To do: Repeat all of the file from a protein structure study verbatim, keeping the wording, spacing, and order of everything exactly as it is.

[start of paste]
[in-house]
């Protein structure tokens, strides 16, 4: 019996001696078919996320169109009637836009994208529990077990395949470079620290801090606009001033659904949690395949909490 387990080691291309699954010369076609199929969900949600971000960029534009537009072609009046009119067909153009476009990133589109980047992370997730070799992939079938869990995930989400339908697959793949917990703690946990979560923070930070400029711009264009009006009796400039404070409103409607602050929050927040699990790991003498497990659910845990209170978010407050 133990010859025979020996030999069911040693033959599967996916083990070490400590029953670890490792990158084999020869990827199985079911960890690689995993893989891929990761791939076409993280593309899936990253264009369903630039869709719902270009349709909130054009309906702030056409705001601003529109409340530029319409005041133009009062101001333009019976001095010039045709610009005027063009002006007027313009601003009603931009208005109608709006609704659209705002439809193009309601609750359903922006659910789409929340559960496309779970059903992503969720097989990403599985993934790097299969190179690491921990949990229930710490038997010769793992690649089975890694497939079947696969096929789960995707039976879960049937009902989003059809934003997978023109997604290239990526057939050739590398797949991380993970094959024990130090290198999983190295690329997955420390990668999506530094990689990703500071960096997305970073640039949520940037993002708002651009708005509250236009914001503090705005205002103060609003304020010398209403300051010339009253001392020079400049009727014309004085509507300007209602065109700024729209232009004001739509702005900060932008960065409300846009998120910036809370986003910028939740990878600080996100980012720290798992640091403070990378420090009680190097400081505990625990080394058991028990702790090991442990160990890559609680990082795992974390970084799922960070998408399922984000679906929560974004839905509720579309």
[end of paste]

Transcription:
[in-house]
């Protein structure tokens, strides 16, 4: 019996001696078919996320169109009637836009994208529990077990395949470079620290801090606009001033659904949690395949909490 387990080691291309699954010369076609199929969900949600971000960029534009537009072609009046009119067909153009476009990133589109980047992370997730070799992939079938869990995930989400339908697959793949917990703690946990979560923070930070400029711009264009009006009796400039404070409103409607602050929050927040699990790991003498497990659910845990209170978010407050 133990010859025979020996030999069911040693033959599967996916083990070490400590029953670890490792990158084999020869990827199985079911960890690689995993893989891929990761791939076409993280593309899936990253264009369903630039869709719902270009349709909130054009309906702030056409705001601003529109409340530029319409005041133009009062101001333009019976001095010039045709610009005027063009002006007027313009601003009603931009208005109608709006609704659209705002439809193009309601609750359903922006659910789409929340559960496309779970059903992503969720097989990403599985993934790097299969190179690491921990949990229930710490038997010769793992690649089975890694497939079947696969096929789960995707039976879960049937009902989003059809934003997978023109997604290239990526057939050739590398797949991380993970094959024990130090290198999983190295690329997955420390990668999506530094990689990703500071960096997305970073640039949520940037993002708002651009708005509250236009914001503090705005205002103060609003304020010398209403300051010339009253001392020079400049009727014309004085509507300007209602065109700024729209232009004001739509702005900060932008960065409300846009998120910036809370986003910028939740990878600080996100980012720290798992640091403070990378420090009680190097400081505990625990080394058991028990702790090991442990160990890559609680990082795992974390970084799922960070998408399922984000679906929560974004839905509720579309």